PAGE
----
Calibration display for NASA

April 4, 2019

Unbelievable surprise

Our unbelievable story began when we received an e-mail from the NASA. The request from the National Aeronautics and Space Administration was crystal clear – to create a display that would be photographed by high-speed cameras to verify the accuracy of their timing. For many years, NASA had used an old nixie tube display with a resolution of 0.001 seconds. Our challenge was even greater. To increase the accuracy to 0.0001 seconds.

NASA knew

NASA knew very well who to turn to, because Dalibor Farný was the only one who breathed life back into this technology that had been forgotten for 30 years.

What do you think? Are we able to achieve more with our contemporary nixie tubes? Of course, you will get the answer to this question here. But let’s take it step by step.

A smile

Well, we still chuckle now when we remember how easy and straightforward we thought it would all be.

The original idea was to use our existing clock and only adjust it a little - add an IRIG interface to it.
Eventually, the IRIG interface turned out to be the most challenging element of the project. We had to ensure that the clock identified the start of each new second on the IRIG timecode to an accuracy of around 1μS.

IRIG timecode

The IRIG timecode is used for transferring timing information from a central time source into a slave equipment such as displays. The implementation of the IRIG required creation of a new, fully analogue part for processing the input IRIG timecode, because our proven electronics arrangement with a digital processor was not fast enough. Despite a few hiccups in development, we still managed to fine-tune this analogue part, so that it has virtually no delays.

Small problems and help from Germany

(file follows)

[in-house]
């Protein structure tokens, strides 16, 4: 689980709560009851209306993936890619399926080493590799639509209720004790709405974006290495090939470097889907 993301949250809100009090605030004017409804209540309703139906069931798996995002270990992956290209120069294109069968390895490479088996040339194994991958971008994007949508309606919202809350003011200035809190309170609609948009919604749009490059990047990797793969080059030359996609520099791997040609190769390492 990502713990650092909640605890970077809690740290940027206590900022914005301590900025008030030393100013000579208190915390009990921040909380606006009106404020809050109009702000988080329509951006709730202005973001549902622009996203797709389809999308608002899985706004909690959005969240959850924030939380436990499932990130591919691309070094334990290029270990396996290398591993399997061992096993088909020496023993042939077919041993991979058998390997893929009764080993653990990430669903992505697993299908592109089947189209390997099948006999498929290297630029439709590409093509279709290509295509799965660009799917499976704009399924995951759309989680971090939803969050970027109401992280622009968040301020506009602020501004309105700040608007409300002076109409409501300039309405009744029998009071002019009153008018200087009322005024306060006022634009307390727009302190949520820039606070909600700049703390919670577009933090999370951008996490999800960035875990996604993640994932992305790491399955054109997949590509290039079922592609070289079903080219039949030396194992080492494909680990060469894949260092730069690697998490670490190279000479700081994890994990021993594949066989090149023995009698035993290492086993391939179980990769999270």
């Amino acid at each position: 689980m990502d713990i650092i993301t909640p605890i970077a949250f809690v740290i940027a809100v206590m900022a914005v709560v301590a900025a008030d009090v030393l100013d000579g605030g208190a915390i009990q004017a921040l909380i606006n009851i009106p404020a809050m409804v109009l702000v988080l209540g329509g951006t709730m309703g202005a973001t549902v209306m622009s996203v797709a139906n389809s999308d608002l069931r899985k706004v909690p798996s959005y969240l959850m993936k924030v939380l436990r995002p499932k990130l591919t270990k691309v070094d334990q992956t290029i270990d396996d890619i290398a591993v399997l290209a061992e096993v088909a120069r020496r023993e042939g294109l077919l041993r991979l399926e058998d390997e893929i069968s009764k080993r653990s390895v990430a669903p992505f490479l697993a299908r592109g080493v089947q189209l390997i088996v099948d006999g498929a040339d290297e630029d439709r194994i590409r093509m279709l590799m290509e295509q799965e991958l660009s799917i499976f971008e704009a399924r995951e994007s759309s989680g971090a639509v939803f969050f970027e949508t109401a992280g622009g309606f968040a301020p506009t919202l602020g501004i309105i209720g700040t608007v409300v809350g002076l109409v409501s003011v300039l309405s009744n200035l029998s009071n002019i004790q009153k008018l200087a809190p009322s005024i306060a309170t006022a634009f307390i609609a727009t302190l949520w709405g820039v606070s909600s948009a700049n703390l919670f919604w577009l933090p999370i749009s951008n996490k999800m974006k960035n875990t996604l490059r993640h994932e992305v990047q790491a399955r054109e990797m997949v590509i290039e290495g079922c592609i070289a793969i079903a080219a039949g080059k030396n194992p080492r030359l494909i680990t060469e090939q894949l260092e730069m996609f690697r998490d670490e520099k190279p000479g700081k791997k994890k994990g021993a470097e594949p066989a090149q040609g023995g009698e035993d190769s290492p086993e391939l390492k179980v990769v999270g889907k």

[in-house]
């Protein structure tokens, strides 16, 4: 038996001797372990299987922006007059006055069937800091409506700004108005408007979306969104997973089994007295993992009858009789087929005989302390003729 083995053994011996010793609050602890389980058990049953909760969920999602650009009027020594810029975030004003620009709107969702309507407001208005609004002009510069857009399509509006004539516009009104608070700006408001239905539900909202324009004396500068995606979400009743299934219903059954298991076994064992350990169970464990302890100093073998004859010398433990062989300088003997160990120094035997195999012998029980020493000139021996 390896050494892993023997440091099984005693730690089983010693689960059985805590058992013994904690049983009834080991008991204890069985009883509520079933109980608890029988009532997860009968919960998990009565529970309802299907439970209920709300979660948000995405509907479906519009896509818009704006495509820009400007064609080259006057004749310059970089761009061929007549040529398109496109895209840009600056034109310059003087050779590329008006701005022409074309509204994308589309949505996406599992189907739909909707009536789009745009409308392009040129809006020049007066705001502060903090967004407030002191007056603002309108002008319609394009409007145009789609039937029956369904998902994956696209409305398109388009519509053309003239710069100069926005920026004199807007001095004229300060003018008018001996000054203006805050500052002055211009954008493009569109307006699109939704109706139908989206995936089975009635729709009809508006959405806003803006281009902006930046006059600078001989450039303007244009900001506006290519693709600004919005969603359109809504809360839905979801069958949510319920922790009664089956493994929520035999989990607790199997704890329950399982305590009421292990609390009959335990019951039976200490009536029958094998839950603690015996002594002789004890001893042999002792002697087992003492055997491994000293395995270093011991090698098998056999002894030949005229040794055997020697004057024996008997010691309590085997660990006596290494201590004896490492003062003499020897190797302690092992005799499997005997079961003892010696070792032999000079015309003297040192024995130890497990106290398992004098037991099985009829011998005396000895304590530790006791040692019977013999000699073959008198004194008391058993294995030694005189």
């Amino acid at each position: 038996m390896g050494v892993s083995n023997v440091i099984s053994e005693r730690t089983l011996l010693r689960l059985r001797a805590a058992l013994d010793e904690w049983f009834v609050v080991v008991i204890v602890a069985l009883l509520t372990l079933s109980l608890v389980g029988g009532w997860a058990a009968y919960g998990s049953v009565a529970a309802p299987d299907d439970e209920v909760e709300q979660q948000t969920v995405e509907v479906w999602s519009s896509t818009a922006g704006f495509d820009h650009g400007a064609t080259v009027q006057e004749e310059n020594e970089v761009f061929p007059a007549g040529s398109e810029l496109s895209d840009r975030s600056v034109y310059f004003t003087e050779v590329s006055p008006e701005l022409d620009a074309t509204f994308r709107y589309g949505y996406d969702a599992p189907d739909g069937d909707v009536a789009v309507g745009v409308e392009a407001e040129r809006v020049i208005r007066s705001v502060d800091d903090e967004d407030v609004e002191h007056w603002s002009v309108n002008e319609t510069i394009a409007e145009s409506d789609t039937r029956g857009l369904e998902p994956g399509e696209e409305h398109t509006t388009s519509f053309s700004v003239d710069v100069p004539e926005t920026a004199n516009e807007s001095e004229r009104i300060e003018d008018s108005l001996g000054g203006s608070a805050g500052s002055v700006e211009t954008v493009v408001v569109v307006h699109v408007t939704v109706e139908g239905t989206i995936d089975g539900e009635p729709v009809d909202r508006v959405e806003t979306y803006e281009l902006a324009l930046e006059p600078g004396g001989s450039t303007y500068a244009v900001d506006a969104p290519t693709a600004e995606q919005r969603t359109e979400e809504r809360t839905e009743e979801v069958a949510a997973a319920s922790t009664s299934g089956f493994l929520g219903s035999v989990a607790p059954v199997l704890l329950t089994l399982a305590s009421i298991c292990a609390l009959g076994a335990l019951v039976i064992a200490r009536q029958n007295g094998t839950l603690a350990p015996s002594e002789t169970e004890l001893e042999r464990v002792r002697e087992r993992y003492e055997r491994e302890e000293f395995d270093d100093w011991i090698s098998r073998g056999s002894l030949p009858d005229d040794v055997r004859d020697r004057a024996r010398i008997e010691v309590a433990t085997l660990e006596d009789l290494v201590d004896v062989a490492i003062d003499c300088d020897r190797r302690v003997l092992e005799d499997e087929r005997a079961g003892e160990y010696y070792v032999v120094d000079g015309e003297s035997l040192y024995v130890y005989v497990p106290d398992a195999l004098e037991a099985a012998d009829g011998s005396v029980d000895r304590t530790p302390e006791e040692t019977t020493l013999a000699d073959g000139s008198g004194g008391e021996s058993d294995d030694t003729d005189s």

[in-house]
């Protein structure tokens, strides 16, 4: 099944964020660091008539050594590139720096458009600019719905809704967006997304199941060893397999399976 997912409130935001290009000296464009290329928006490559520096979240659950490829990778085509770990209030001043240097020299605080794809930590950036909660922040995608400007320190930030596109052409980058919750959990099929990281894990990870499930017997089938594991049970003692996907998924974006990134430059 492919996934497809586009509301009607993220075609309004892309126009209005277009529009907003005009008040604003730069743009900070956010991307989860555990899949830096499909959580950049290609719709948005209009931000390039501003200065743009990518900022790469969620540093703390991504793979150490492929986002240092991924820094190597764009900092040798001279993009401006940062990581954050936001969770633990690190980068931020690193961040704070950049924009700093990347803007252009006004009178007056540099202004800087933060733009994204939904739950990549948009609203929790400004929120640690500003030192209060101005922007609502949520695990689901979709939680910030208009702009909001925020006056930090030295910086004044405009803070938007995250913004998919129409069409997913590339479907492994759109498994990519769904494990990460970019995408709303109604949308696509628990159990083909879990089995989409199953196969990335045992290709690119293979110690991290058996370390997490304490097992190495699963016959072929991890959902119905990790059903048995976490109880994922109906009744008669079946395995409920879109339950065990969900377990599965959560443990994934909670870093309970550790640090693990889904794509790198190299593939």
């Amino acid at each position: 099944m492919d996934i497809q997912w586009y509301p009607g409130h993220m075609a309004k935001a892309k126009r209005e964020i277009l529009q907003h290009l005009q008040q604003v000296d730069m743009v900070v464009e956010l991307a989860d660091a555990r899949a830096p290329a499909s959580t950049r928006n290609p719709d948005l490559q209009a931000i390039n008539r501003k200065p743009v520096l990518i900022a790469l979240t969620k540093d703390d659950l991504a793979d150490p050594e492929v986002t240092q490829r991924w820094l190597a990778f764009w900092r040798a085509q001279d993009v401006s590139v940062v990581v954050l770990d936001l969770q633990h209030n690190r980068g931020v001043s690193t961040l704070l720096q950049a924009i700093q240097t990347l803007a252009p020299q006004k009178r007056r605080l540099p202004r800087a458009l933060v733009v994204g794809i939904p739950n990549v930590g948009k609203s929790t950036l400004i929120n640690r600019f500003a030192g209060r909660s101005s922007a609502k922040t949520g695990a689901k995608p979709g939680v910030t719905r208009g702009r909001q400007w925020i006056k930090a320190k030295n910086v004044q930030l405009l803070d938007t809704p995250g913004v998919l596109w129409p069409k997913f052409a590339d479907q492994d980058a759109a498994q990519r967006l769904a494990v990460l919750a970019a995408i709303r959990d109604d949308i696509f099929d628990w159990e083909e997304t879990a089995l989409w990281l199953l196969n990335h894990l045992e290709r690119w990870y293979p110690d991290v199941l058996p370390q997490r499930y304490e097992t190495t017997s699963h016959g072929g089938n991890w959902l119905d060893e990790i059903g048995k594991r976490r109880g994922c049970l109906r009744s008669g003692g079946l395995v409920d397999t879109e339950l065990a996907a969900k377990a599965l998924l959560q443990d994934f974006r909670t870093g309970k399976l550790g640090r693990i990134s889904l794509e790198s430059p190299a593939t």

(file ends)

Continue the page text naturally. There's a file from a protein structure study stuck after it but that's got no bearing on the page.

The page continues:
Another problem was the mutual interference of signals within the electronics. This is why we had to replace a part of PCB with wiring.

During several months, we managed to solve all of the problems. The key person behind the design of the electronics was Mr. Sebastian Melzer, an electro engineer from Germany who was working for us by that time. He played a key role within the whole process.

How we verified the accuracy of the function in the Czech Republic?

We adjusted our bulb setting, and we borrowed a high-speed camera in Prague for testing. The initial setting of the bulb was 100,000 x/s. We went to Prague to verify if the time on the nixie tube Is “moving”, meaning if the numbers are really change and do not shine all at once.

After six months of hard work

We finally finished the display and sent it to the customer to the Kennedy Space Center.


When figuring out what maximum frequency a nixie can reliably switch between digits, we found that we could go up to 100,000 changes per second, so it would be possible to calibrate 100,000 FPS cameras with them. This corresponds with the NASA’s cameras thus we created a display with this highest possible limit.

We still benefit from the findings today

Thanks to these experiences, we have knowledge about possibilities of lightning and extinguishing speed of a nixie tube, which we also use in our other projects, such as the H nixie tube, when animating the lighting.

Still in service. What’s next?

We continue to actively use the second clock with the first one. It makes our testing easier than ever before.
And we have some great news! We have recently received another request for the third display that will also be in the NASA or at its contractor.

24.3.2023 from our headquarters in Březolupy